The Faith: Given Once, For All

The Faith: Given Once, For All
By Charles Colson and Harold Fickett, Zondervan, 2008, 240 pages, $15.19 (#8917)

Before I review the book, let me give you some background insight. The manuscript to The Faith was completed about the same time CEP was planning its November 2008 Kingdom Discipleship Conference, and we were trying to get Chuck Colson as one of the speakers. He said before he would respond, he wanted me to read and comment on the manuscript. As I was reading the manuscript in route to California, I noticed on page 167 that he used a phrase we had already chosen for our conference, “mak[ing] visible God’s invisible kingdom.” I finished the manuscript and responded. “You must come. You already know the topic we want you to deal with.”

As I introduced Colson at the conference, I made mention of that story but went on to say I was disappointed that my recommendation was not printed along with the others. Though spoken in jest, I said the recommenders seemed like a who’s who list among Reformed evangelicals with names like J. I. Packer, william Edgar, Bryan Chapell, Joni Eareckson Tada, etc. Colson became very apologetic that my statement was not included and wanted to do a new edition.

The reason for this background is to say that The Faith is an outstanding book for one reason; it echoes our concerns about those who profess to be Christians but lack a solid understanding of the faith. A burden is expressed and addressed up front. How can Christians contend for the faith if they lack an understanding and ability to communicate it? Colson and Fickett make it clear that the ancient faith provides answers to the deepest questions being asked in and out of the church. one example is clear. “No other worldview or religion protects the sanctity of life and human dignity as Christianity does; no other worldview has ever created as humane and progressive a culture as Christianity has.”

The challenge for the church is that it needs to be more effective in making kingdom disciples who understand the faith, what they believe, and how to communicate the truth to today’s postmodern world. The authors highlight two major challenges: anti-theism and Islam. Christians must understand these and know how Christianity is the answer. The book clearly states that Christians must see the faith as more than a religion or even a right relationship with Christ. It is a worldview that speaks to every area of life. However, because we lack an understanding of what we say we believe, we are being crippled in communicating Christianity.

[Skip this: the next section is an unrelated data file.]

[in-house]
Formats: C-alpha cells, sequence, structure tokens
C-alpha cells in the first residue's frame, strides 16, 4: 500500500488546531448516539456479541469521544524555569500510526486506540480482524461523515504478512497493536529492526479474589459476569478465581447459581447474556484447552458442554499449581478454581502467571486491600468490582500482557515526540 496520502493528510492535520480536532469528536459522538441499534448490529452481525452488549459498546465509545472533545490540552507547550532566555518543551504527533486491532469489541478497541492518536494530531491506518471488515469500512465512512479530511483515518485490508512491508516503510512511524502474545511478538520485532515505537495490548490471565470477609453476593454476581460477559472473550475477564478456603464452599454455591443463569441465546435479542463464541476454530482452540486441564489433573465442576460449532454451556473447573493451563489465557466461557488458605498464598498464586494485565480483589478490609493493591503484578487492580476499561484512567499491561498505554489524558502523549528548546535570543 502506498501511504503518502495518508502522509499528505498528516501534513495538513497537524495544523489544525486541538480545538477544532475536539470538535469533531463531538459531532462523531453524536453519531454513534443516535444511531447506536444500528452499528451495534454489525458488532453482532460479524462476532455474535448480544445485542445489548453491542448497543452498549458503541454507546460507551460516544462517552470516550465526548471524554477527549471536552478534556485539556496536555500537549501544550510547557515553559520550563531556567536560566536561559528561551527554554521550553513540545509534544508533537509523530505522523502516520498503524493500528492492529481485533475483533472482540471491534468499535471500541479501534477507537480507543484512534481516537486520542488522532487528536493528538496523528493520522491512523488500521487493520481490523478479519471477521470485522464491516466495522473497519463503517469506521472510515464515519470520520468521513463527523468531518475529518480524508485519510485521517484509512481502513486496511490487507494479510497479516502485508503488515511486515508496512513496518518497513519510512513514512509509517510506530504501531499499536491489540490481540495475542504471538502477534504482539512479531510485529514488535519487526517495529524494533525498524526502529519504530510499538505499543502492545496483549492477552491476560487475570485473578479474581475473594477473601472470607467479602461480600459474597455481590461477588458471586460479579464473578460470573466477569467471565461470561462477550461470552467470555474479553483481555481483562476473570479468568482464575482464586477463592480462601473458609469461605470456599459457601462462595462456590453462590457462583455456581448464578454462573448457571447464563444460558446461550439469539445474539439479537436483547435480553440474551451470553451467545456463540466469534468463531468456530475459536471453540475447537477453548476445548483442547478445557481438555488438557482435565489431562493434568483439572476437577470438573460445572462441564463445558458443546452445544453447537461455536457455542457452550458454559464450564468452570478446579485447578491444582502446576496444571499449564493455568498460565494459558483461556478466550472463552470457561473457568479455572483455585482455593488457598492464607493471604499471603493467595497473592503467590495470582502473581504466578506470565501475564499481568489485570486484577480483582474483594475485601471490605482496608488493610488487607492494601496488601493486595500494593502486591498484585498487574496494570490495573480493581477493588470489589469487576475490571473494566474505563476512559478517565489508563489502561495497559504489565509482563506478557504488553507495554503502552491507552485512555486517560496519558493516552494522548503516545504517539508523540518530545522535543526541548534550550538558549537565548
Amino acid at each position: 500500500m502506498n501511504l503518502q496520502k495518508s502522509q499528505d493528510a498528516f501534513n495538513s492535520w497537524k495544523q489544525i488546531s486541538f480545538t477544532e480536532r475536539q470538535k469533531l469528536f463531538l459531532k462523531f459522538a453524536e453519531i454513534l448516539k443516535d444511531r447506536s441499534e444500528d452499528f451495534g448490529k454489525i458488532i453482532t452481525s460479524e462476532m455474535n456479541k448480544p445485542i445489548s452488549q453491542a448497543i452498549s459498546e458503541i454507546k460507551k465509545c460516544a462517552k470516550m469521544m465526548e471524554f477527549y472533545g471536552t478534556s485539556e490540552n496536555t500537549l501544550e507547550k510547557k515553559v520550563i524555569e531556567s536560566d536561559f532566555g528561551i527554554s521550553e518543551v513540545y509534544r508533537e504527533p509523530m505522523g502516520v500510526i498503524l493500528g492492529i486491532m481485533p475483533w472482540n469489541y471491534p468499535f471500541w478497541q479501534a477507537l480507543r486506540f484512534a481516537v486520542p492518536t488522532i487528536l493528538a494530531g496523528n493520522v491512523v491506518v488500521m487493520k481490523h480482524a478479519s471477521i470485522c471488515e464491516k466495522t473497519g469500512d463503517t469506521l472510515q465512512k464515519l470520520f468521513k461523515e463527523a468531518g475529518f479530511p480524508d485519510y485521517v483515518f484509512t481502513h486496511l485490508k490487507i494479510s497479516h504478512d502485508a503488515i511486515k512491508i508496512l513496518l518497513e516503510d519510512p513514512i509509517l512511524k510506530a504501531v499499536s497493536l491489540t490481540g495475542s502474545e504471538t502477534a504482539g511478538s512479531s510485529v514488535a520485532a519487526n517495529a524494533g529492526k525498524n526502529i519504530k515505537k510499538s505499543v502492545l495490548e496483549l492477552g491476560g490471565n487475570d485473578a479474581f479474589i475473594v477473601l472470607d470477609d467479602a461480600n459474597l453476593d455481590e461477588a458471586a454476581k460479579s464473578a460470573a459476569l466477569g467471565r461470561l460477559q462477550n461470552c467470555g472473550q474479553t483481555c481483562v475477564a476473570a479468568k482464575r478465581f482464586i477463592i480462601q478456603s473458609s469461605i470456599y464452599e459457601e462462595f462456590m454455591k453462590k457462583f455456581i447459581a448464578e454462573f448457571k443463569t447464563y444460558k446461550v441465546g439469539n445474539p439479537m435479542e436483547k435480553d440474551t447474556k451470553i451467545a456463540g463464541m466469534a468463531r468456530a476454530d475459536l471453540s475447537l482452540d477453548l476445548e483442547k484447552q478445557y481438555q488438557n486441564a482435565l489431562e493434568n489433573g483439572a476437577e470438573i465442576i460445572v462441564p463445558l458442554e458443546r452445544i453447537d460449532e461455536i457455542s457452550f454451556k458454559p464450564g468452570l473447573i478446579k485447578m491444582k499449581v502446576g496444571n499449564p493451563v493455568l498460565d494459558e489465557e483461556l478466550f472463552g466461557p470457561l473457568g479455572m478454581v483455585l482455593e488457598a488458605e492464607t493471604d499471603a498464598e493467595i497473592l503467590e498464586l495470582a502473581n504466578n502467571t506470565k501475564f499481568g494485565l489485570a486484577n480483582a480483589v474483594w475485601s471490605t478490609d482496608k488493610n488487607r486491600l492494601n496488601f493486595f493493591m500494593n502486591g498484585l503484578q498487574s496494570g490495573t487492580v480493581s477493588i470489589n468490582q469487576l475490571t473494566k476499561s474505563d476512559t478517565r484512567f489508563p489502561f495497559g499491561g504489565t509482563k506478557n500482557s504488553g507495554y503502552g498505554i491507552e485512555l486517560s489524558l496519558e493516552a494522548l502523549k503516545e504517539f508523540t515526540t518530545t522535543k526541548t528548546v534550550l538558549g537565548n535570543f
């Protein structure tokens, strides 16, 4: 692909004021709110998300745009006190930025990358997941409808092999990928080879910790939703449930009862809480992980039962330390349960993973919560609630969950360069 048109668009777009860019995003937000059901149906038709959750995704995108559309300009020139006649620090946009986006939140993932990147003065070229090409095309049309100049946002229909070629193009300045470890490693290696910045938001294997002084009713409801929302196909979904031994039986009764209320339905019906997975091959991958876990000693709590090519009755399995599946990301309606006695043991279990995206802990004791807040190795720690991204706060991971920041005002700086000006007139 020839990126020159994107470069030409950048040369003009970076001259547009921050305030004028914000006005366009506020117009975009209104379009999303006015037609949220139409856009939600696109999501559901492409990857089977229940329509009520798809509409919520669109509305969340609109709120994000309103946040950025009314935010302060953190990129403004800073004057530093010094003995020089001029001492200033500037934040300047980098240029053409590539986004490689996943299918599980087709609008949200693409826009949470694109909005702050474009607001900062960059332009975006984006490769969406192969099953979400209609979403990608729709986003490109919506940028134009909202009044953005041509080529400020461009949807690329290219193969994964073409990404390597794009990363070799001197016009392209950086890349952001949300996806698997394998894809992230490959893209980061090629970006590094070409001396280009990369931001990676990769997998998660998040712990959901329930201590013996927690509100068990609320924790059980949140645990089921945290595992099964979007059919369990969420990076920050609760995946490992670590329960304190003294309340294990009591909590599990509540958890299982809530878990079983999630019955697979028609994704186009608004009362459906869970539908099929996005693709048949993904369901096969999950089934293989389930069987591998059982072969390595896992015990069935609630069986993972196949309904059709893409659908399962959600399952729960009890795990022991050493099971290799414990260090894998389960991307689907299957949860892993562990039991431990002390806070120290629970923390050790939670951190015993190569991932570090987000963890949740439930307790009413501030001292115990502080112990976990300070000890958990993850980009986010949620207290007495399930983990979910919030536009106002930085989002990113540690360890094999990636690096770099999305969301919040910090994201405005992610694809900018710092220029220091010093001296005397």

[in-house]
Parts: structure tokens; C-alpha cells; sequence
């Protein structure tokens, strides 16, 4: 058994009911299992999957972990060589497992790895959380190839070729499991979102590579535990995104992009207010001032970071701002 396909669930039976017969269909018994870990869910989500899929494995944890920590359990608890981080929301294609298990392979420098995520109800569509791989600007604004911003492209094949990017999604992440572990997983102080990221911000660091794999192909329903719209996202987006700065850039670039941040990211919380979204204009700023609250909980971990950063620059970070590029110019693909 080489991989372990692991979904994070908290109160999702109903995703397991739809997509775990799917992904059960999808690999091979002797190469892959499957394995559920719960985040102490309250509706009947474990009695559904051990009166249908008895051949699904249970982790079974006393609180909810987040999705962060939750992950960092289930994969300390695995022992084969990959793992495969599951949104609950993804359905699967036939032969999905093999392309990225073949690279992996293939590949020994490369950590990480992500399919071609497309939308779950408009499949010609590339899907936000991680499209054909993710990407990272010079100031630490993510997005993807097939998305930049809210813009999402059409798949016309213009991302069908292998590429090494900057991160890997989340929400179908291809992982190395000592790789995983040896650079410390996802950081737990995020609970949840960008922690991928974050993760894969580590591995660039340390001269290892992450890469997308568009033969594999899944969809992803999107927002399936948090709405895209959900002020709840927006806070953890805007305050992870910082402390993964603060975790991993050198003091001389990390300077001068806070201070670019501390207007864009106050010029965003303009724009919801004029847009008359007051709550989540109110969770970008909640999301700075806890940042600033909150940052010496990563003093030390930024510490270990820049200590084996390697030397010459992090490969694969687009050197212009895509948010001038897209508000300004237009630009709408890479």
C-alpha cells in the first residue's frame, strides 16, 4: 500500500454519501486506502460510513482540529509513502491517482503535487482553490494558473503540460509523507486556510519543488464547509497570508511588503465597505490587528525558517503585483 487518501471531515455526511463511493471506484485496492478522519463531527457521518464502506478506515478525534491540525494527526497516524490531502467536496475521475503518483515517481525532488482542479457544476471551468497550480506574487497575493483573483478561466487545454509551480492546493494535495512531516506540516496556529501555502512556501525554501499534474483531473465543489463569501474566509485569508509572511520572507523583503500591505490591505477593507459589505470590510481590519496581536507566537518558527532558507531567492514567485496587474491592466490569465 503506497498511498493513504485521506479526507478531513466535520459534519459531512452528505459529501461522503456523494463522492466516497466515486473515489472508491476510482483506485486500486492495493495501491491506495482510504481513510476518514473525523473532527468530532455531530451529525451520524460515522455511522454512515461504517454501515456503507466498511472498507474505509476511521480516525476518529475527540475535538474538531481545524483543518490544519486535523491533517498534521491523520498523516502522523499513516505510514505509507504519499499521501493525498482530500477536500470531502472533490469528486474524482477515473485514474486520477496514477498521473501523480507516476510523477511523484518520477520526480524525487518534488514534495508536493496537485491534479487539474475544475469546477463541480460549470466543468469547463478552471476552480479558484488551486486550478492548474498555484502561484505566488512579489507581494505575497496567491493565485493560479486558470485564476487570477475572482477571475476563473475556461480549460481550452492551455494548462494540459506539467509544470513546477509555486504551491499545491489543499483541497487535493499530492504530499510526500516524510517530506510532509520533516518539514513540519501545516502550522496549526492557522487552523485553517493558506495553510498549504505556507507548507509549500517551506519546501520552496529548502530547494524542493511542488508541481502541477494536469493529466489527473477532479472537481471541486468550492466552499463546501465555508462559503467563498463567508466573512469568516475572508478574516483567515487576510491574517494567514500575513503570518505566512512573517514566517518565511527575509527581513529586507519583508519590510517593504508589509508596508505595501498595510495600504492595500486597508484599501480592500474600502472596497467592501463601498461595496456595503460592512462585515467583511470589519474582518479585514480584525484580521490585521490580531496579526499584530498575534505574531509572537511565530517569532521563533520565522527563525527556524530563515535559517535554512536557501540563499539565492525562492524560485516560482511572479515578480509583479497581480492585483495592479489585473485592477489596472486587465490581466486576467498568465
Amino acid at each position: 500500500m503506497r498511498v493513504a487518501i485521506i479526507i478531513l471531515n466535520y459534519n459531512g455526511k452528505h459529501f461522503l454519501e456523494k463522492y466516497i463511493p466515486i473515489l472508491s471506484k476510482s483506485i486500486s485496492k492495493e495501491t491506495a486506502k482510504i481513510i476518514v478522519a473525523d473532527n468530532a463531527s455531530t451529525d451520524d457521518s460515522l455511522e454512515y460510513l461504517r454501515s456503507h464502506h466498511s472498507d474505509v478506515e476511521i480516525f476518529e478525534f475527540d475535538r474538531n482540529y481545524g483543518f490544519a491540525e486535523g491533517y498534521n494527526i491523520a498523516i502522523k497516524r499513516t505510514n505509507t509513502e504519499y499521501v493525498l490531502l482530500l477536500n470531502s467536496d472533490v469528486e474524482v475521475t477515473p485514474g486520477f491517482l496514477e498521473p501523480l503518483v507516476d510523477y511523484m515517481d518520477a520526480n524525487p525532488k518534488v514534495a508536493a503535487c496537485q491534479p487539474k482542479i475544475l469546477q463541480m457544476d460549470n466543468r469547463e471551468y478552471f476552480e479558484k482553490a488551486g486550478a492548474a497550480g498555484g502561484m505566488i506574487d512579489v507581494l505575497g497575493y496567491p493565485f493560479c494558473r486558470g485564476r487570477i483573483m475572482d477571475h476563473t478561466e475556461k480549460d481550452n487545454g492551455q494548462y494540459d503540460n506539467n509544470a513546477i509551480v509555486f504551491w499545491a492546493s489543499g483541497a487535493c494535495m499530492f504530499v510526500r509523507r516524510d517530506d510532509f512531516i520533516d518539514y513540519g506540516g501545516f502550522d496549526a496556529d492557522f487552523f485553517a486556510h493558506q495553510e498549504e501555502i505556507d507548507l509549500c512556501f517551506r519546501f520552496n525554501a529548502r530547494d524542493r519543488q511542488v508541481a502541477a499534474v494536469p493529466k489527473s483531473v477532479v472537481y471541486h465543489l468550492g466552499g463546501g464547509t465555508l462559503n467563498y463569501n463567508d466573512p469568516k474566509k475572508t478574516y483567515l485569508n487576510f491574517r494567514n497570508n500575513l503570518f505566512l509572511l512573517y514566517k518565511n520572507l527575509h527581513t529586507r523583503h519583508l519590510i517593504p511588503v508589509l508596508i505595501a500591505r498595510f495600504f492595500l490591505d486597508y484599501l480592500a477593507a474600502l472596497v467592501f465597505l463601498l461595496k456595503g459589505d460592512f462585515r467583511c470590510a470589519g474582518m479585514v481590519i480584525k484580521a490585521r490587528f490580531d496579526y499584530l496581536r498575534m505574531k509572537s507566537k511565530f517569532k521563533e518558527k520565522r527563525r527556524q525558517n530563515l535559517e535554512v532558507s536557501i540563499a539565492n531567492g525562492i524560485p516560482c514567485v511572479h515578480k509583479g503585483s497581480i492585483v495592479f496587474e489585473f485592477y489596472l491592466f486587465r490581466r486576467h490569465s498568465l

This book will be a good review for some, extremely instructive for others, but worth every Christian’s read. I especially like this book because it underscores the church’s mission to equip Christians to live as kingdom people. The book is full of examples from people such as William Wilberforce, George Whitfield, and others who did just that. You will see how the gospel of the kingdom is at the heart of each of these major doctrines. J.P. Moreland referred to The Faith as Colson’s best book yet. Bryan Chapell says, “Here Chuck Colson asks and answers the hardest questions of the Christian faith.”

The Faith is the foundation of a curriculum based on the book that includes a DVD, leader’s guide, and participant’s guide. This curriculum makes the material easy for adults to study and discuss together, and the book can be a stand alone or the basis of the entire study. All of the materials are available from the CEP Bookstore. After reviewing them, I agree with Packer. “Thank God for such men and such a book.”

Charles Dunahoo pastored churches in Georgia and Alabama before being called to his present position as Coordinator for the PCA of Christian Education and Publications (CEP).

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